"Do not fear or be dismayed because of this great multitude, for the battle is not yours but God's." (2 Chronicles 20:15)
This article presents five steps to deal with our personal crises - steps that are scriptural, methodical, and effective. All of us at times either have faced or will face personal crises. Circumstances like this strike at the core of our being – physical, spiritual, and emotional. The Bible is a great comfort to us any time, but especially during difficult times - such as the times we are going through now.
Step 1: Recall God's Promises
The first place to turn to is to the Bible. Get your attention off of your problem and on to God. Read and meditate upon God’s promises. This step has a vastly therapeutic effect.
"God is our refuge and strength, a very present help in trouble.
2 Therefore we will not fear though the earth gives way,
though the mountains be moved into the heart of the sea,
3 though its waters roar and foam,
though the mountains tremble at its swelling." (Psalm 46:1-3)
For your encouragement, I have included links to 26 additional "promises passages" from God's word. You may see all of these verses written out in just one click here (Ref. 1 - "Bible Verses for Times of Crisis").
Additional promises: Deuteronomy 31:6; Joshua 1:9; Psalm 16:8; Psalm 23:1; Psalm 27:1; Psalm 34:4; Psalm 34:7; Psalm 55:22; Psalm 56:3-4; Psalm 68:19-20; Psalm 91:1-6; Psalm 103:1-5; Proverbs 3:5-6; Isaiah 26:3-4; Isaiah 40:31; Isaiah 41:10; Isaiah 43:2; Matthew 11:28; John 14:27; Romans 8:28; Romans 15:13; Philippians 4:6-7; Philippians 4:19; Hebrews 6:19; 1 Peter 5:6-7; Revelation 21:4.
Read your Bible regularly, not just when you have a crisis. Memorize scripture verses. That way, when a crisis arises, you can immediately draw upon familiar, comforting words of scripture, and you will be well-equipped to deal with difficult situations when they occur (2 Timothy 3:16-17).
Step 2: Put Your Trust in God through Prayer
Prayer is an open conversation with God. Even a short prayer, "Help me," is long enough. Talk with God and ask him to take care of your problem. Trust God to act (Proverbs 3:5-6). Ask God to take care of your problem according to God's will, not your own (1 John 5:14-15). Trust that God is in control of the situation.
Step 3: Solicit Prayer Support from other Christians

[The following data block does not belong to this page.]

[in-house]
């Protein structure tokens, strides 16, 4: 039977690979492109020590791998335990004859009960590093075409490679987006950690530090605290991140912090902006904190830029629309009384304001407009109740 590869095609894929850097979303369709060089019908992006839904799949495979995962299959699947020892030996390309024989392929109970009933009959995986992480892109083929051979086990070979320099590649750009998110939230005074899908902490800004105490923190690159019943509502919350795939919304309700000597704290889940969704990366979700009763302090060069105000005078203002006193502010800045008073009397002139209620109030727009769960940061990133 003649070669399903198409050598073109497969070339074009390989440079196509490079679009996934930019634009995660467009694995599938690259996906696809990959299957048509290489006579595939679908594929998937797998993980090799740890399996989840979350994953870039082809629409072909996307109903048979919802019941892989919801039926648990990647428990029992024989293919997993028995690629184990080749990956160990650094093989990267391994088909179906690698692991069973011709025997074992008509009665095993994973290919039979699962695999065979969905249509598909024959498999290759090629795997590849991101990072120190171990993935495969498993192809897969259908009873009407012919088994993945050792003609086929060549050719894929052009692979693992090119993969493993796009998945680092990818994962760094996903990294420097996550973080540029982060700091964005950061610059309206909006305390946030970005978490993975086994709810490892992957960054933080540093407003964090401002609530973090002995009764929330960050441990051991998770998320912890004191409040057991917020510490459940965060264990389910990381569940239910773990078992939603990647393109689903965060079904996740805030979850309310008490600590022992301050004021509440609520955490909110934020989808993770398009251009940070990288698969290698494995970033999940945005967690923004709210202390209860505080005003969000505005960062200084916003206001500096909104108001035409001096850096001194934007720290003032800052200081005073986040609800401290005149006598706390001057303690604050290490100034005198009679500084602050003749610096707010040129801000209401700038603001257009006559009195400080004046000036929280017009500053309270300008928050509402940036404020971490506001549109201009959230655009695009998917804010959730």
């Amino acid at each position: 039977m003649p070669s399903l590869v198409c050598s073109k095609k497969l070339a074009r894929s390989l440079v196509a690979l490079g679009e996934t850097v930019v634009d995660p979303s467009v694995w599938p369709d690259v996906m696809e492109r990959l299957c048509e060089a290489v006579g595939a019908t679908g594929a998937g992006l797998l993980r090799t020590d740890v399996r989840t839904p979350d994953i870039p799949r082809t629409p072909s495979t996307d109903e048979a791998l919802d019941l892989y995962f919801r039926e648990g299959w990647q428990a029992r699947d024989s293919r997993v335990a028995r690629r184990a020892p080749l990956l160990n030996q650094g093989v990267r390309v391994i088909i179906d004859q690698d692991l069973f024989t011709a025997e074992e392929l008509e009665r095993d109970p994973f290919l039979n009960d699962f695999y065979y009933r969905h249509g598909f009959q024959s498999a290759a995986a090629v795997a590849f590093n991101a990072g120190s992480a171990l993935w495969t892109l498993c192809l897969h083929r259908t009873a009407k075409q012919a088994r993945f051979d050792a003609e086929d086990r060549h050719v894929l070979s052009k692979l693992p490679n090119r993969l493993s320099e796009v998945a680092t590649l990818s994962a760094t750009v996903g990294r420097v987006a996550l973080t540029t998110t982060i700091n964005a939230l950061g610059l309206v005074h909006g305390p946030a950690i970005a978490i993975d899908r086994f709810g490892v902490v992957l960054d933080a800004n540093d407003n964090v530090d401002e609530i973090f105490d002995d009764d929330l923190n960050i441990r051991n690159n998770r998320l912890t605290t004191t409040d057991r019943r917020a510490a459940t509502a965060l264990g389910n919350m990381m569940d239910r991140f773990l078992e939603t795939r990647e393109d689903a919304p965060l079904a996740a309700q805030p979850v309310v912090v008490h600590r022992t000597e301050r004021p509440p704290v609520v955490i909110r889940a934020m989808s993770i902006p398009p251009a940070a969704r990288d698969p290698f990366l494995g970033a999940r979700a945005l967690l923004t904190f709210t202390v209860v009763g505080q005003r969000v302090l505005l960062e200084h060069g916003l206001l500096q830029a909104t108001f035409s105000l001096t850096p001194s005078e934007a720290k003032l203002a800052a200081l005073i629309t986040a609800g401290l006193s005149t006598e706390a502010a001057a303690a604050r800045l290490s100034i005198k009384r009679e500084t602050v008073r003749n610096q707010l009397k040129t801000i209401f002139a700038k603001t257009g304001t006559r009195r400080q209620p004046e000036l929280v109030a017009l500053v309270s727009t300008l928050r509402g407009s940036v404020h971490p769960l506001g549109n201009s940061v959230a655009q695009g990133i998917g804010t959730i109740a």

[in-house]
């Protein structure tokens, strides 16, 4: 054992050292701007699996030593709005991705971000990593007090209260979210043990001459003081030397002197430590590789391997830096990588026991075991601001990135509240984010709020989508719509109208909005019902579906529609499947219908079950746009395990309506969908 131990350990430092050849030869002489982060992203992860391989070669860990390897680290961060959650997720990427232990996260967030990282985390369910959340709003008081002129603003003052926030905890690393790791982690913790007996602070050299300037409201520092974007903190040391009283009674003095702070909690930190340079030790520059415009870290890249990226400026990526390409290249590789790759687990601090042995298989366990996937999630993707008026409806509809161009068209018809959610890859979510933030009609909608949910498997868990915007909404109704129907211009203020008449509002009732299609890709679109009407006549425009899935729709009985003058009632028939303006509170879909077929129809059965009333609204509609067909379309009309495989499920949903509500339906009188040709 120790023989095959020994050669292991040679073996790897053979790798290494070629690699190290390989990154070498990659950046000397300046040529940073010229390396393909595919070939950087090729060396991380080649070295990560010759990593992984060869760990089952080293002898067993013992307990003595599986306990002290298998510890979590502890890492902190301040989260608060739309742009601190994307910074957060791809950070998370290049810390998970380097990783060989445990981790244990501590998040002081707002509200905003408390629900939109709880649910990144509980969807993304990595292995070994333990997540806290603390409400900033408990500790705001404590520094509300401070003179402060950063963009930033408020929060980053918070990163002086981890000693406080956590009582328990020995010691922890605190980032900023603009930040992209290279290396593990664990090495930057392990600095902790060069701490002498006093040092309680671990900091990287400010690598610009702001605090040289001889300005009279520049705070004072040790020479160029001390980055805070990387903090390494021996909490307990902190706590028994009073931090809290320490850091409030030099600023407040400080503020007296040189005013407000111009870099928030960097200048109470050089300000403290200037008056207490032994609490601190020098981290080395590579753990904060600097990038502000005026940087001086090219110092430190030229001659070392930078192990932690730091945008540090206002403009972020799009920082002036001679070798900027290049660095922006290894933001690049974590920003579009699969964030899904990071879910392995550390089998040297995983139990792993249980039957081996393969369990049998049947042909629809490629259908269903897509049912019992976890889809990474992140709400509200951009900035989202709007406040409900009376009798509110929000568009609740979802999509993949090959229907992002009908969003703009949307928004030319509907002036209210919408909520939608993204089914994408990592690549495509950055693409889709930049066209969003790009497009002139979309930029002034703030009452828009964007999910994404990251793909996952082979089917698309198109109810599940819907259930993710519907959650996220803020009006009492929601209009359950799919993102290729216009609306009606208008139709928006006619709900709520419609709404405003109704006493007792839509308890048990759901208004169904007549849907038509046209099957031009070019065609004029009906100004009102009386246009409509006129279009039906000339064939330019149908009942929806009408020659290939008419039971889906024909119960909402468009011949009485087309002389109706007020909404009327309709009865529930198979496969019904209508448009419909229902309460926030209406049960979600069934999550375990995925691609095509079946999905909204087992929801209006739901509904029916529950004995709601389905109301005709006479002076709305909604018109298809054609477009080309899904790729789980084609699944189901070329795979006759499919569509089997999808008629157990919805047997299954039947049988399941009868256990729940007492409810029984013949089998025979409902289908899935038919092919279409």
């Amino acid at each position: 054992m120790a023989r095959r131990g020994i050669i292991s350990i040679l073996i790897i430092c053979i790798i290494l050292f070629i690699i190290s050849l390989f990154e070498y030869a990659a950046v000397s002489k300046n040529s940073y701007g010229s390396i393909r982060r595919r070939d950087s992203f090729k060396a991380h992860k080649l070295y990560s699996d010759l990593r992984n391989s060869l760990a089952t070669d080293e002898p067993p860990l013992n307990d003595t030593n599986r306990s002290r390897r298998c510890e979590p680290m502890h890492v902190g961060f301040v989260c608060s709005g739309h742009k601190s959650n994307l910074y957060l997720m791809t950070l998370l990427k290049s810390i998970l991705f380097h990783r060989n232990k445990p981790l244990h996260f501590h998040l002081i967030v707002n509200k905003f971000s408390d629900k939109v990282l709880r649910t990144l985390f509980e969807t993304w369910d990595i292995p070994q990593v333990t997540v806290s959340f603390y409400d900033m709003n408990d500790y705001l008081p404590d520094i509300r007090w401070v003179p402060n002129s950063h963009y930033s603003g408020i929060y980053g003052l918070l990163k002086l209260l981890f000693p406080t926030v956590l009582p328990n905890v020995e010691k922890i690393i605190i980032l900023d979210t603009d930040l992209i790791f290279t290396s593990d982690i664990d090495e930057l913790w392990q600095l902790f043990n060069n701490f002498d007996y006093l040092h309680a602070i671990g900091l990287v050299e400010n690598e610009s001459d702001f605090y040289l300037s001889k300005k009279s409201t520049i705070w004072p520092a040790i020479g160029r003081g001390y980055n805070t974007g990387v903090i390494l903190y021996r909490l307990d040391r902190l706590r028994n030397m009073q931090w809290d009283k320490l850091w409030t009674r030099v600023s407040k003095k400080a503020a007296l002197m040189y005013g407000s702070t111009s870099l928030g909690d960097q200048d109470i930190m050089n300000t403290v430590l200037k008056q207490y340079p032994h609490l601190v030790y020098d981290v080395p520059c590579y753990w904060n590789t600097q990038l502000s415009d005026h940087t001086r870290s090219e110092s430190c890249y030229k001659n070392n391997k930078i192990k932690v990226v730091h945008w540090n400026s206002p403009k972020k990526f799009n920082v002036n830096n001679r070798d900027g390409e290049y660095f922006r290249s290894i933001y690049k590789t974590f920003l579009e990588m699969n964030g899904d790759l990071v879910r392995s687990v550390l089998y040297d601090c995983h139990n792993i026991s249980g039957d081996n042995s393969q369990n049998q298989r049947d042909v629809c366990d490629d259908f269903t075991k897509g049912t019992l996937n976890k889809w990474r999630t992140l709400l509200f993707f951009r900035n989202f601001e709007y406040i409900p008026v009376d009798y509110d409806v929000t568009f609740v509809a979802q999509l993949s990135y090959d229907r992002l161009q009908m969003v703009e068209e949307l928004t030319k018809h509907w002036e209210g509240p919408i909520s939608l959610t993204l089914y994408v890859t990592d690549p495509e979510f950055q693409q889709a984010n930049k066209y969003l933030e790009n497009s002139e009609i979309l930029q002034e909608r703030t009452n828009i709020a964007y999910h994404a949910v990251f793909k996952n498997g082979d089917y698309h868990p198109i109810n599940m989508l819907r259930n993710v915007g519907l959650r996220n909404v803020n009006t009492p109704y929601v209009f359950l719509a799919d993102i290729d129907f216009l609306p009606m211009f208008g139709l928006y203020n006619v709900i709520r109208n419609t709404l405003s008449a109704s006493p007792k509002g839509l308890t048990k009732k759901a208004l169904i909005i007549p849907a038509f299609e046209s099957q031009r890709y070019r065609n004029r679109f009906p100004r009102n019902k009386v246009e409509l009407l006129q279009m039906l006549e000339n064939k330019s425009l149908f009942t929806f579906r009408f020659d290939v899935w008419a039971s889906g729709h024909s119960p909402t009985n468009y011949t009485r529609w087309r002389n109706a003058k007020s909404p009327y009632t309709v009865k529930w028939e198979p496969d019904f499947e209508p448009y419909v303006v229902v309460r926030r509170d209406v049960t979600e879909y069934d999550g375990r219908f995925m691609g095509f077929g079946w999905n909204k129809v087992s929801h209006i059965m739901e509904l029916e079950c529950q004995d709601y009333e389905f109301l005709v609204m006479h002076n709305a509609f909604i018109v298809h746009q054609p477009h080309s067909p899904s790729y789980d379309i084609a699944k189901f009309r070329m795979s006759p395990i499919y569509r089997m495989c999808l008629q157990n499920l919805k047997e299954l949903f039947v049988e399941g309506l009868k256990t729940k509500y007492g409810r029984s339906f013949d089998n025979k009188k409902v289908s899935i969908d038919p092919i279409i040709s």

Other Christians can bring you much encouragement by praying with you or for you. Share your need or concern with Christian friends, and ask for their prayers. When you are "down," others can pray from strength and lift you up. "Plug in" with one or more small groups of Christians, for example, a Bible study or prayer group, or a fellowship group. Small groups can provide you tremendous personal support (Matthew 18:19-20; Galatians 6:2; James 5:16).
Step 4: Believe that God Will Act
Keep the faith. Remember that you have prayed. Keep on praying. Don’t give up. Feed your faith, not your doubts. Whichever one you feed will grow (Luke 18:1-8; Mark 9:21-24; Psalm 37:5; Hebrews 11:1). God will do what he promises.
Step 5: Testify Publicly to the Results that God Provides
Tell others how God answered your prayers. By this, you will encourage other people. Jesus expects you to “go public” with your testimony about his work in your life – that God may be glorified (Matthew 10:32; Mark 5:18-20; Psalm 66:16, 1 Peter 3:15).
Praise God that God's word never passes away (Matthew 24:35)! We can always count on God to help us through difficult times. God's promises are true and everlasting.
"Come to me, all who labor and are heavy laden, and I will give you rest. Take my yoke upon you, and learn from me, for I am gentle and lowly in heart, and you will find rest for your souls. For my yoke is easy, and my burden is light." (Matthew 11:28-30)
This lesson explains Jesus' invitation in Matthew 11:28, "Come to me, all who labor and are heavy laden, and I will give you rest."